If you make camping a regular part of your family’s routine, then you can plan on teaching one or two new survival skills on each trip. Eventually, your children will have a good selection of skills that they can rely on.
Teaching Long-Term Survival Skills
Long-term survival generally means turning your home into a homestead. Teaching those skills to your children is probably easier than teaching wilderness survival skills, simply because you’re at home more than you’re out camping. If you’re growing a garden and raising any sort of animals, involve your children so that they can learn as well.
In the frontier days of our country, many such things were a normal part of a child’s chores. Hauling water, finding eggs, weeding the garden, and feeding the animals were all things that parents taught their children to do. They adapt to those chores easily as long as you make that an expectation.
The trick here might be that you’ll be competing with electronics for your children’s attention. However, electronic games and social media can’t match the satisfaction of harvesting vegetables that you’ve grown yourself. Teach your children young to enjoy taking care of animals and a garden, and that will become the norm for them.
Teaching Self-Defense Survival Skills
Of all the areas you need to train your child in for survival, self-defense is probably the hardest. Becoming proficient in any type of weapon or martial art requires time, discipline, and dedication. Fortunately, they are interesting enough endeavors to capture a child’s attention and hopefully keep them engaged.
I would recommend teaching them at least one means of armed and one means of unarmed combat. They don’t need to become experts, but they should become proficient. Actually, the more proficient they become, the greater their chances of survival.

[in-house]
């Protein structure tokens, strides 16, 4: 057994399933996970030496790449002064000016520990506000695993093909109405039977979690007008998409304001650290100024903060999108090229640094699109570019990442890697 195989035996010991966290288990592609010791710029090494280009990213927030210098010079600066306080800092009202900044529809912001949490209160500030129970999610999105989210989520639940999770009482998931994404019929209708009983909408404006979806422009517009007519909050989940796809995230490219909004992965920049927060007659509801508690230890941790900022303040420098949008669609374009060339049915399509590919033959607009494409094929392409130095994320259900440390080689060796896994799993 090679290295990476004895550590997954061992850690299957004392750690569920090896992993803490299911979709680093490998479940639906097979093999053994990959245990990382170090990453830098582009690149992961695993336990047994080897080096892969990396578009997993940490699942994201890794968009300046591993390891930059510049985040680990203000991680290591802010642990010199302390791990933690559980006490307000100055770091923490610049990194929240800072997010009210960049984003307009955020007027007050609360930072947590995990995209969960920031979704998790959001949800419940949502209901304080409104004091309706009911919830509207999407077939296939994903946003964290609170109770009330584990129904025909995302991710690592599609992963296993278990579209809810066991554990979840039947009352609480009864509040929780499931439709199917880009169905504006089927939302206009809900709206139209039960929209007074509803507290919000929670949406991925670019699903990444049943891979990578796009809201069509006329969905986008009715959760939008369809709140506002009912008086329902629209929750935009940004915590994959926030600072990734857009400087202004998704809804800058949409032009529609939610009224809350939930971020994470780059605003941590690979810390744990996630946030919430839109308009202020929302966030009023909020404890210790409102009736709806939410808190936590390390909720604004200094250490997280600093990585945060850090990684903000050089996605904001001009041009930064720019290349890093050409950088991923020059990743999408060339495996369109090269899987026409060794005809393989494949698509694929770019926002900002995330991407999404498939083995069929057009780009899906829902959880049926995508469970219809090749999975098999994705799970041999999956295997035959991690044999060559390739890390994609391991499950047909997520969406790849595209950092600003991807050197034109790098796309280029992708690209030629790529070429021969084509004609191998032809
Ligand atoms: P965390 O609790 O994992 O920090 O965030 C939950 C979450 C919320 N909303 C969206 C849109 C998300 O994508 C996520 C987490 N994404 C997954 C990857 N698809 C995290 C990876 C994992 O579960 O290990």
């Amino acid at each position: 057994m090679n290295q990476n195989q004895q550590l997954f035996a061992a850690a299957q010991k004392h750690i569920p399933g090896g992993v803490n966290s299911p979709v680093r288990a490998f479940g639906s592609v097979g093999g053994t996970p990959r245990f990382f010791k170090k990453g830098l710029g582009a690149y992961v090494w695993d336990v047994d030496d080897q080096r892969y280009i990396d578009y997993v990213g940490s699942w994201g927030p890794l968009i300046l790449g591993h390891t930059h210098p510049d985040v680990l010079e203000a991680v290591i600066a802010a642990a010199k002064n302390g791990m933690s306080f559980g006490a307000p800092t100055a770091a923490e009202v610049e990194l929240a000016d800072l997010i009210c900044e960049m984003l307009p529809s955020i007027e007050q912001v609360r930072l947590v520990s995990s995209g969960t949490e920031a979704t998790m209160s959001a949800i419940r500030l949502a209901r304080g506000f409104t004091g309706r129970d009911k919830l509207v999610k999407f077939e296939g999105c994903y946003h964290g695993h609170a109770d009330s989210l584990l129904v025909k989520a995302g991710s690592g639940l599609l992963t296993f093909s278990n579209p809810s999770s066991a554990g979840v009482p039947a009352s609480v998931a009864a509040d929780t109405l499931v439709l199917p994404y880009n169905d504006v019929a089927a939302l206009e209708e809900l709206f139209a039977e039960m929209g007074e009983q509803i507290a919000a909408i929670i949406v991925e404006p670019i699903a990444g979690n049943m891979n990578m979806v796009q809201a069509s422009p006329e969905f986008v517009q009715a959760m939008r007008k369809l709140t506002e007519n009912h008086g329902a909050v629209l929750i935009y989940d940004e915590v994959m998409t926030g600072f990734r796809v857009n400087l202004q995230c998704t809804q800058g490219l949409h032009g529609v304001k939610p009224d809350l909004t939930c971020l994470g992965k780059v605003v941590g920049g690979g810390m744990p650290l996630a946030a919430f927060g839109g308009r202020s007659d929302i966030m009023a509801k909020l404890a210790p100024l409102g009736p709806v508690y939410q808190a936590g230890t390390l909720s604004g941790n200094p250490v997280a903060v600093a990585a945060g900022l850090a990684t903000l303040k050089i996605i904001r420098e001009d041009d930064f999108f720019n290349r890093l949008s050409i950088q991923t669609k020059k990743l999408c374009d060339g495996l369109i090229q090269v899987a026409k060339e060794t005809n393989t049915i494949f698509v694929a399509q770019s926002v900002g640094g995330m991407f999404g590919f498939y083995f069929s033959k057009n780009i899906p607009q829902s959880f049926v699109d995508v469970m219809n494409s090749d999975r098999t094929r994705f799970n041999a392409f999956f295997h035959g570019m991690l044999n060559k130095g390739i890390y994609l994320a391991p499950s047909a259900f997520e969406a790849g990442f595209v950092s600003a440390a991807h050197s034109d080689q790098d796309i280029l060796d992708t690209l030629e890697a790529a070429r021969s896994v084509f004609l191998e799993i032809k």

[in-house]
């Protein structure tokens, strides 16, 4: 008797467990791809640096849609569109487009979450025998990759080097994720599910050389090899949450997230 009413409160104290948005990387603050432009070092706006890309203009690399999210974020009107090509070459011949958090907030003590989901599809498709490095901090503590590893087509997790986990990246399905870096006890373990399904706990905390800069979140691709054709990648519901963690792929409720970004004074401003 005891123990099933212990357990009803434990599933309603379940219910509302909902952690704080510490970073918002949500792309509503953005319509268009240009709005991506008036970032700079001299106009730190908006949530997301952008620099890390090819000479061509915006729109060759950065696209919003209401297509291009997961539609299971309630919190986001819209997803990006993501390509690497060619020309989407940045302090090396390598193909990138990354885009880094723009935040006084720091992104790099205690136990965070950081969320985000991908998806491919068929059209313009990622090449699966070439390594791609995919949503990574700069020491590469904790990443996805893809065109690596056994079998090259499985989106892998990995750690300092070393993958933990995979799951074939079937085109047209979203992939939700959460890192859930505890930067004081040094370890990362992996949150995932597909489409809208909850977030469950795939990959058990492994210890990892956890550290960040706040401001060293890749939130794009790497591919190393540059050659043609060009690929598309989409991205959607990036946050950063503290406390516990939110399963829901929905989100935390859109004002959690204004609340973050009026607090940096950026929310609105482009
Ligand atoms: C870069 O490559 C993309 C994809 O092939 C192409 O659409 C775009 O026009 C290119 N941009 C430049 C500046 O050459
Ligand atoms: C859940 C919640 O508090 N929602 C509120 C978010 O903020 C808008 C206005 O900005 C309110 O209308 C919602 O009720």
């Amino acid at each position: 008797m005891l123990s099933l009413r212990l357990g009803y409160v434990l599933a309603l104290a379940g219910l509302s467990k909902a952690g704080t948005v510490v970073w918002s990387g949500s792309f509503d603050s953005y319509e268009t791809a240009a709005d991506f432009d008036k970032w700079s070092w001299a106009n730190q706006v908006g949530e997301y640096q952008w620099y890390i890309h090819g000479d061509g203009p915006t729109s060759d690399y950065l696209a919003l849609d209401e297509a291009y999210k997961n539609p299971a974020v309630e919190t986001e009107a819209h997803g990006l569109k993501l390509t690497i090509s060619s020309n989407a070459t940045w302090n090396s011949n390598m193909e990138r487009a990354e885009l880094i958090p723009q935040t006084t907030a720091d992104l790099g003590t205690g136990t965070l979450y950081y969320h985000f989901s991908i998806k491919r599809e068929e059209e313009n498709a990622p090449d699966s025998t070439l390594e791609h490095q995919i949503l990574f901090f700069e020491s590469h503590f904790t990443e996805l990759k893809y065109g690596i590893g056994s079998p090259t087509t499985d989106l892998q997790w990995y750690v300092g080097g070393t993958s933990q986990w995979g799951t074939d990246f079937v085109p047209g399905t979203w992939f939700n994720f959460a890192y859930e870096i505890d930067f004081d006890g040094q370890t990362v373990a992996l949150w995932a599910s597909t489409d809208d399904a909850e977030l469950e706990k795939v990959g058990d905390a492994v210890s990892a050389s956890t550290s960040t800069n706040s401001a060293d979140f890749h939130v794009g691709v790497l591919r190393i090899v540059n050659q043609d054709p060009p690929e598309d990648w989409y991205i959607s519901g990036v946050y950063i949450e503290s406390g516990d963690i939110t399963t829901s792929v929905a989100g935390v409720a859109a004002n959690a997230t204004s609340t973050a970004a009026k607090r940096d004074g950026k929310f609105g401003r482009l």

Teaching Other Useful Survival Skills
Finally, there are many other skills which could be useful in a long-term survival situation. You wouldn’t consider these things as survival skills today as much as craft skills. I’m referring to things like sewing, carving, woodworking, blacksmithing, tinsmithing, cooking, electronics, and mechanics. In a post-disaster world where we are enduring a long-term survival situation, all of those skills and more will be of supreme importance.
Obviously, nobody can learn all of that. Even learning enough about one of those areas to be useful will be a major undertaking. Notwithstanding, I would recommend helping your child find one of those areas which interests them. Then, they should learn how to do it as a hobby. There will always be a place for handicrafts in the world and especially in a post-disaster world. Learning such a skill could be their ticket to prosperity in that post-disaster time.
You may also enjoy reading an additional Off The Grid News article: Why ‘Free-Range Kids’ Are More Well-Rounded And Better Prepared For Life
Do you have any thoughts or suggestions on how to teach survival skills to children? Let us know in the comments below.